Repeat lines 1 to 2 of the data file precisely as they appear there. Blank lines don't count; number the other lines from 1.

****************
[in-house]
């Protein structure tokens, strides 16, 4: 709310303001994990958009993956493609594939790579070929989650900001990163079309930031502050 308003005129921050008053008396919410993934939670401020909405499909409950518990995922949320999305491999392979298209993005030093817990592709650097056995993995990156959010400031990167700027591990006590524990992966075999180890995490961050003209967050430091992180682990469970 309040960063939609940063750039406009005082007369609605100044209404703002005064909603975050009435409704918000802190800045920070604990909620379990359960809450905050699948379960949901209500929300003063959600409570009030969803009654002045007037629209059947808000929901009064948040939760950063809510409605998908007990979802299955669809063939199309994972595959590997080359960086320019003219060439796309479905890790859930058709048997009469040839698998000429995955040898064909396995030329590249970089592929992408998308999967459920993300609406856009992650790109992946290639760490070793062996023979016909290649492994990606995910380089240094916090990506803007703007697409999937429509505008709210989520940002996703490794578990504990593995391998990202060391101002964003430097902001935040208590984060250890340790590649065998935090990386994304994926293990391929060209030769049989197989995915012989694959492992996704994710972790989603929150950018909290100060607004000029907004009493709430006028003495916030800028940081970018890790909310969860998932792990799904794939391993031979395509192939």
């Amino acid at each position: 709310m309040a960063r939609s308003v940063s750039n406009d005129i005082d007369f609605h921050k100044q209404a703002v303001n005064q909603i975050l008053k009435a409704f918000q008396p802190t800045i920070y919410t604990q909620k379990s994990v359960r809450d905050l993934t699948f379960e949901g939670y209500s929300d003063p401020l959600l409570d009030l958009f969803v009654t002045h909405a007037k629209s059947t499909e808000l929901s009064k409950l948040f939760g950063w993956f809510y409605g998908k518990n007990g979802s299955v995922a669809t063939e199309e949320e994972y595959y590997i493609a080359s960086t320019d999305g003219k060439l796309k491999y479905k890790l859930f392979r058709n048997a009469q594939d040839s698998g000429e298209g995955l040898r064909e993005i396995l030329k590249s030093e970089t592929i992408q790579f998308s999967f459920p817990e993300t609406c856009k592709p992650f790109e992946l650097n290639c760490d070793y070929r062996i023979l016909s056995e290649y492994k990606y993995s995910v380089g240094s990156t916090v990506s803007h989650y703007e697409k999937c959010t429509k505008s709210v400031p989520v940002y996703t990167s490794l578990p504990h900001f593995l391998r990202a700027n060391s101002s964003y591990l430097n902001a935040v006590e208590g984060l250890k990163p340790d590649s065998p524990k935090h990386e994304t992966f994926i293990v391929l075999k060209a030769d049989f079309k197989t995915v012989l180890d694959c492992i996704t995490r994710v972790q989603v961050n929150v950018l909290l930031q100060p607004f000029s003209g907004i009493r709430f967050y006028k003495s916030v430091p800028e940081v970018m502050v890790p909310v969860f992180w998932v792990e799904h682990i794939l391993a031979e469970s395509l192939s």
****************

[in-house]
């Protein structure tokens, strides 16, 4: 709310303001994990958009993956493609594939790579070929989650900001990163079309930031502050 308003005129921050008053008396919410993934939670401020909405499909409950518990995922949320999305491999392979298209993005030093817990592709650097056995993995990156959010400031990167700027591990006590524990992966075999180890995490961050003209967050430091992180682990469970 309040960063939609940063750039406009005082007369609605100044209404703002005064909603975050009435409704918000802190800045920070604990909620379990359960809450905050699948379960949901209500929300003063959600409570009030969803009654002045007037629209059947808000929901009064948040939760950063809510409605998908007990979802299955669809063939199309994972595959590997080359960086320019003219060439796309479905890790859930058709048997009469040839698998000429995955040898064909396995030329590249970089592929992408998308999967459920993300609406856009992650790109992946290639760490070793062996023979016909290649492994990606995910380089240094916090990506803007703007697409999937429509505008709210989520940002996703490794578990504990593995391998990202060391101002964003430097902001935040208590984060250890340790590649065998935090990386994304994926293990391929060209030769049989197989995915012989694959492992996704994710972790989603929150950018909290100060607004000029907004009493709430006028003495916030800028940081970018890790909310969860998932792990799904794939391993031979395509192939």